Microbiological evaluation is mandatory for an adequate therapeutic regimen; accurate identification of the bacterial species is essential to avoid administration of broad-spectrum antibiotics. The optimal recovery of the pathogens ultimately depends on the accuracy of sample collection (sputum, endotracheal aspirate, or bronchoscopically obtained specimens by bronchoalveolar lavage). Bacteriological assessment of lower respiratory tract infections begins with care evaluation of Gram-stained smear performed from respiratory tract specimen. The low-power scanning provides a first sight of the quality of the sample—for sputum more than 10 squamous epithelial cells show oropharyngeal contamination. The examination with the oil immersion provides more details regarding bacterial morphology. The importance of this step in the management of bacterial pneumonia is well recognized. As illustrated in Figures 1 and 2, it is possible to anticipate the diagnosis toward a nonfermenter or an Enterobacteriaceae. Acinetobacters are short Gram-negative nonsporing bacilli but in exponential phase became coccoids often arranged in diplo. Many strains are encapsulated and sometimes retain the methyl violet in Gram’s stain. The Enterobacteriaceae appear typically as Gram-negative nonsporing bacilli with parallel sides and rounded ends. There are wide ranges of derivatives from this classical appearance, from filamentous rods to coccoids. Some species are encapsulated, for example, Klebsiella, sometimes E. coli.

Figure 1.

High-power examination (1000× magnification). Gram-stained smear of endotracheal aspirate shows Gram-negative coccobacilli isolated or in diplo (Acinetobacter spp.).

Figure 2.

High-power examination (1000× magnification). Gram-stained smear of endotracheal aspirate shows Gram-negative capsulate rods.

Since this chapter is not intended to be a highly elaborate description of bacterial diagnosis of Gram-negative bacillary pneumonia, further details about isolation and bacterial identification were not be reviewed. However, the microscopic examination of clinical sample offers essential clues about the nature of bacterial infection. For busy clinicians—in ICUs the physicians have always needed a microbiologic response as quickly as possible—these details, provided in advance, could make the difference.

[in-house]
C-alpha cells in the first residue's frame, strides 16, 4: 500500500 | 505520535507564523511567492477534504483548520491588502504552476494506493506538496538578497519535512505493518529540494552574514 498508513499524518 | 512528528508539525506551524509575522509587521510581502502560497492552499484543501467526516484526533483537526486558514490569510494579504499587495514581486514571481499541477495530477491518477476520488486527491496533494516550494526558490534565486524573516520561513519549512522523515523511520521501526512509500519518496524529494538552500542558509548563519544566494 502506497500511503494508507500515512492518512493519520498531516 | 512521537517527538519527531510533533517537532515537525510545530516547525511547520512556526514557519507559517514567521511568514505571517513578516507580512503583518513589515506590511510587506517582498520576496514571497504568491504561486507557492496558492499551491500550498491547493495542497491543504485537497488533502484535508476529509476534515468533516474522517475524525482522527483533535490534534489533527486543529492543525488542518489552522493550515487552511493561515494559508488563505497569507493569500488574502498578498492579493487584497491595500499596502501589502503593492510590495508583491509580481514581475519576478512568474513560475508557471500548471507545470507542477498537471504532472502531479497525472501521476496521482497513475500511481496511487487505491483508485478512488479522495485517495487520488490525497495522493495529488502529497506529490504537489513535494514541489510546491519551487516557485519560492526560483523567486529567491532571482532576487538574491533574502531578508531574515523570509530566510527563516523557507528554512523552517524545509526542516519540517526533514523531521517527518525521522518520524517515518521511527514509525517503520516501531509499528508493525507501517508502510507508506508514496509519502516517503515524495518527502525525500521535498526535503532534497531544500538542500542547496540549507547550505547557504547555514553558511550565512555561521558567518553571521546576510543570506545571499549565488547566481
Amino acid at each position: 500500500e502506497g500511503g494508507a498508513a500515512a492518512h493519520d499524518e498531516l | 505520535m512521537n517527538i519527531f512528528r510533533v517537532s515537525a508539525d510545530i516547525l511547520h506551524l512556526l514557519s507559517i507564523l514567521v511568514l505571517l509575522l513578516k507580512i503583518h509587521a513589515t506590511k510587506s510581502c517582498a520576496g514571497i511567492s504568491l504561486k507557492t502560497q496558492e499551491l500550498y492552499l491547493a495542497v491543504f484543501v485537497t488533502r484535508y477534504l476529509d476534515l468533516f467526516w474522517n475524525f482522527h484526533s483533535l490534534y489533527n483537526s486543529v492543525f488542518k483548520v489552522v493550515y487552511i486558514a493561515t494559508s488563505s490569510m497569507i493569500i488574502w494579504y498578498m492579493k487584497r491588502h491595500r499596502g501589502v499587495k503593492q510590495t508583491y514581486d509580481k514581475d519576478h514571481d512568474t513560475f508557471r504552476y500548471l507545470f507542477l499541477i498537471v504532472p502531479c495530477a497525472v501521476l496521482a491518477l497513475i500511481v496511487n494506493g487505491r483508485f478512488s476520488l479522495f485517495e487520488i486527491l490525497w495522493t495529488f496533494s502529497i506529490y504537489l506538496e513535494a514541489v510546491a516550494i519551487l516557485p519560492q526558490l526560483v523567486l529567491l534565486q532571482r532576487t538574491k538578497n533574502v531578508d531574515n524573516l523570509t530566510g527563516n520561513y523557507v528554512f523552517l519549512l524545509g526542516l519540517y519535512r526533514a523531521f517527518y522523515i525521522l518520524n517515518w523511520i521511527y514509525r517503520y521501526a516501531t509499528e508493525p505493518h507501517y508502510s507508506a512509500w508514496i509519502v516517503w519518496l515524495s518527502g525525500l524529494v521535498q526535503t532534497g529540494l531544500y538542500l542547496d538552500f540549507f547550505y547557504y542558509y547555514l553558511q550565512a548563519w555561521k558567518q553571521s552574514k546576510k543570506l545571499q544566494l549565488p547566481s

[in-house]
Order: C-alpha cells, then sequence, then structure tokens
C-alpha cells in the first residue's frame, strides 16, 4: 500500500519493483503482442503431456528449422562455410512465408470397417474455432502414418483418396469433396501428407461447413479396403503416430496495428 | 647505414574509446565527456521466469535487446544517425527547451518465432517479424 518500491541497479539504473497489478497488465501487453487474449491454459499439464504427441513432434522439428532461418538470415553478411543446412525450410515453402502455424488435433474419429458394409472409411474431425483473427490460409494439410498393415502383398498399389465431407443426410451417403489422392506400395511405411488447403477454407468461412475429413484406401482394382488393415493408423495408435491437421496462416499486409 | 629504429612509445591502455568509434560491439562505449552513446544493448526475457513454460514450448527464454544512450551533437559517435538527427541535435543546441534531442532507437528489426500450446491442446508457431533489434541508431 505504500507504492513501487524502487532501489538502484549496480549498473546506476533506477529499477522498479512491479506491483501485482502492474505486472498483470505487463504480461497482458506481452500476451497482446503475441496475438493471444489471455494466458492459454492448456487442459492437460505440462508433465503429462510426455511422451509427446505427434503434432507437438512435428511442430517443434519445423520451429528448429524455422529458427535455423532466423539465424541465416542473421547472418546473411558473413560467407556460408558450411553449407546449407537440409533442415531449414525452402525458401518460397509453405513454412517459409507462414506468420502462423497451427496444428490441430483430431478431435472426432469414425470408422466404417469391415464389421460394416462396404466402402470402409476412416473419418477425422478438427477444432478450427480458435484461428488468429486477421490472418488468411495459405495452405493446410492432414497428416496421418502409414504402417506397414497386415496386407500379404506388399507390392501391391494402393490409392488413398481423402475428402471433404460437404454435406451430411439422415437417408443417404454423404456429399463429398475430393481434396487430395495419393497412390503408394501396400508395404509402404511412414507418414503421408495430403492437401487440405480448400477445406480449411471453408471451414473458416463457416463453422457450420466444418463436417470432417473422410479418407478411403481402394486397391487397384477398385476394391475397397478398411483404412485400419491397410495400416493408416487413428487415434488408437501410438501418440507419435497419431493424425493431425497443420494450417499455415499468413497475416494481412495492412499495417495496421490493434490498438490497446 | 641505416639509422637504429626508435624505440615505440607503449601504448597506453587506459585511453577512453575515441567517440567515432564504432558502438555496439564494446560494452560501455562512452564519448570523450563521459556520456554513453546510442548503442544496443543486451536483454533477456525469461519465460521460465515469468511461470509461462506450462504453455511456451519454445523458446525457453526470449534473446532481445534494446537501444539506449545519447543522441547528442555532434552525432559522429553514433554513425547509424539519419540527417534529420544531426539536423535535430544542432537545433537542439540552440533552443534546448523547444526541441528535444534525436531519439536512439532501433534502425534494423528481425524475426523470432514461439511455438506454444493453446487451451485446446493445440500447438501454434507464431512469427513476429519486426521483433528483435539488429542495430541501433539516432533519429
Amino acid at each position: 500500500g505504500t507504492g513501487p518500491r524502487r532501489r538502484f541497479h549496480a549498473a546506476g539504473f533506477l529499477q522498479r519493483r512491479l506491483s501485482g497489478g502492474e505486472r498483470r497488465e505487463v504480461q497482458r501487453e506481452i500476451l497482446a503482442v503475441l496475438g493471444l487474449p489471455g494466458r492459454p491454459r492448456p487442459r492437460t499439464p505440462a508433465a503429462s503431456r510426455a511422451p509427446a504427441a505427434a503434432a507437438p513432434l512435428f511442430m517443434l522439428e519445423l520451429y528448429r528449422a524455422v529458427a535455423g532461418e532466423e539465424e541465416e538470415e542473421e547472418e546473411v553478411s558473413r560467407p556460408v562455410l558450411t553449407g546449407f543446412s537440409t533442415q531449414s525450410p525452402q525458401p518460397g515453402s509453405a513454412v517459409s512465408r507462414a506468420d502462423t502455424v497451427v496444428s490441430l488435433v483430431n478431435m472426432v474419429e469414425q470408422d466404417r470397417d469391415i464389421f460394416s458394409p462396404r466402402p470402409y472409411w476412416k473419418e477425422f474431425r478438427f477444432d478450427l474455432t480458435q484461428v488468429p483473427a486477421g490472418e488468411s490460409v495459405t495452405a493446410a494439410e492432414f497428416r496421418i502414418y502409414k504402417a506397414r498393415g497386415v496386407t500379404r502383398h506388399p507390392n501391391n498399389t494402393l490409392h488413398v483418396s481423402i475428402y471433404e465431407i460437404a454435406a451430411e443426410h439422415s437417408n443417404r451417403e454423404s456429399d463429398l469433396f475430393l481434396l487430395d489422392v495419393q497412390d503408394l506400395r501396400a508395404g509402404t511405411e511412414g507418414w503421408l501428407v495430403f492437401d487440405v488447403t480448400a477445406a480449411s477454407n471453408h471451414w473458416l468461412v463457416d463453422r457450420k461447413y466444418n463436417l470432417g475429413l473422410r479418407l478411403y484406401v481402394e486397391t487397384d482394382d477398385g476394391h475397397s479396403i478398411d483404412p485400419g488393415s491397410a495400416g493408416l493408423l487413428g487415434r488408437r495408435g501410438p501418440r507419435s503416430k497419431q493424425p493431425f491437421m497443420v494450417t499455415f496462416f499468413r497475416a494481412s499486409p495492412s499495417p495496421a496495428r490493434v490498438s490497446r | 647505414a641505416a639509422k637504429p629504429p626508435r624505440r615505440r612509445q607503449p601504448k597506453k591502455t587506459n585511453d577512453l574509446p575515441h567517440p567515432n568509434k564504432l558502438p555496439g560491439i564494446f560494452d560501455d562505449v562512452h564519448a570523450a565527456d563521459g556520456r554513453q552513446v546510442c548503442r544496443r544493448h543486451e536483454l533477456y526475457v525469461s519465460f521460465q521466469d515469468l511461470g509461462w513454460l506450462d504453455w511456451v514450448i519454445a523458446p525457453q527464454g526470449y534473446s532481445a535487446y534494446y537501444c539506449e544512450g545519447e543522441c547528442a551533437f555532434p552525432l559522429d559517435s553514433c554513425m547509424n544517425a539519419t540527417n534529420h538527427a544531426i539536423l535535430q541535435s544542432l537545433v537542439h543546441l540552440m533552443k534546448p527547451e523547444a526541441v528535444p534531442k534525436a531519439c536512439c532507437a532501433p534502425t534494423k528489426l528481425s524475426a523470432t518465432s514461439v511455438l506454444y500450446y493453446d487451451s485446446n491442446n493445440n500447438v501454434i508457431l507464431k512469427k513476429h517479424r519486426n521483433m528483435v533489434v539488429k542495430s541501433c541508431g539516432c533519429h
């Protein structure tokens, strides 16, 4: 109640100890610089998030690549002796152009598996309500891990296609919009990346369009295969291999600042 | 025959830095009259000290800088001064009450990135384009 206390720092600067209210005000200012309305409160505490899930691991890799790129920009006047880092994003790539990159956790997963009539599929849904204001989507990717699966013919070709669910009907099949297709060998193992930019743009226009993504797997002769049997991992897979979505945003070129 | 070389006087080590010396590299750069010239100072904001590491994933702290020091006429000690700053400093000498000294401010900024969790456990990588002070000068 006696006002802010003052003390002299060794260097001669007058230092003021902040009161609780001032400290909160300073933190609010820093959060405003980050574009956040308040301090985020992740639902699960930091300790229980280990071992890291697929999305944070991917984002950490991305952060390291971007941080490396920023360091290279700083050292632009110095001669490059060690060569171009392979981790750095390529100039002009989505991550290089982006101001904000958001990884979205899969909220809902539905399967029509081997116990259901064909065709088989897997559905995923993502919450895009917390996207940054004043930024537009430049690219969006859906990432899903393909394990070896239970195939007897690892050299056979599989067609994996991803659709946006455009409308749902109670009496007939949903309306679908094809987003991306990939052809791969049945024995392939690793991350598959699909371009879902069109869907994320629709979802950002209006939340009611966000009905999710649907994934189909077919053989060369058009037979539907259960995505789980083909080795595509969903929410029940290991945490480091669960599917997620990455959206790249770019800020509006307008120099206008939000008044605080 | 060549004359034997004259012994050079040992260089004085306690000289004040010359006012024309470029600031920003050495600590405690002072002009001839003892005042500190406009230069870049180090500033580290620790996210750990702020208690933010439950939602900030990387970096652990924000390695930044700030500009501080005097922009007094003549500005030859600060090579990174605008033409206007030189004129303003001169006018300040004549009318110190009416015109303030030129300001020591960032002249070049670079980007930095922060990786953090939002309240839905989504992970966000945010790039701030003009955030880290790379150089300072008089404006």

4. Therapeutic issues

4.1. Prevention of respiratory contamination

A particular issue of ventilator associated pneumonia (VAPs) is the risk of infection with multidrug-resistant strains and carbapenem-resistant bacilli too. Not surprisingly, severely injured patients—VAPs and burn patients—are most prone to infection with carbapenem-resistant species. The chief question for carbapenem-resistant Gram-negative bacillary pneumonia is how to efficiently prevent them. First of all, could these infections be stopped? In the hospital environment, hand hygiene and alcohol-based disinfection remain, undeniably, the sanitation gold standard. Rigorous monitoring of patients at admission and an accurate history are early stages in identification of patients with documented multidrug-resistant strains for further isolation or, at least clustering separately to prevent the risk of cross-contamination [25, 26]. Respiratory contamination depends on so many circumstances, almost impossible to eliminate, that the specific strategies are designed in order to reduce VAP, rather than to eliminate such infections [27]. What else could be taken in consideration apart from already established strategies? As it was underlined in introduction, from the ancient times, people are aware of the so-called air purification performed intuitively by burning scented substances or widespread use of all sorts of perfumes, plant extracts, or spices.

4.2. Antibiotic therapy

Antibiotic regimens of carbapenem-resistant bacillary pneumonia often rely only on few antibiotics. Although there is not an ideal therapeutic regimen for the treatment of pneumonia due to carbapenem-resistant species, Polymixin B, Tigecycline, and Amikacine remain the most valid options [28]. A prerequisite for adequate treatment of VAPs is intravenous administration of the suitable antibiotic. Aerosolized antibiotics delivery has been experimentally studied in order to reduce the side effects of systemic administration of antibiotics. Efficiency of these methods relies on the antibiotics’ ability on crossing the alveolar-capillary membrane [29]. An abundant literature is devoted to the issue of carbapenem-resistant strains. Because antibiotic resistance continuously evolved, clinical guidelines rapidly changed, therefore, a unique treatment scheme is almost impossible to establish. Clearly, we must look at the information provided by extensive epidemiological studies to up-date infection control and treatment options [30].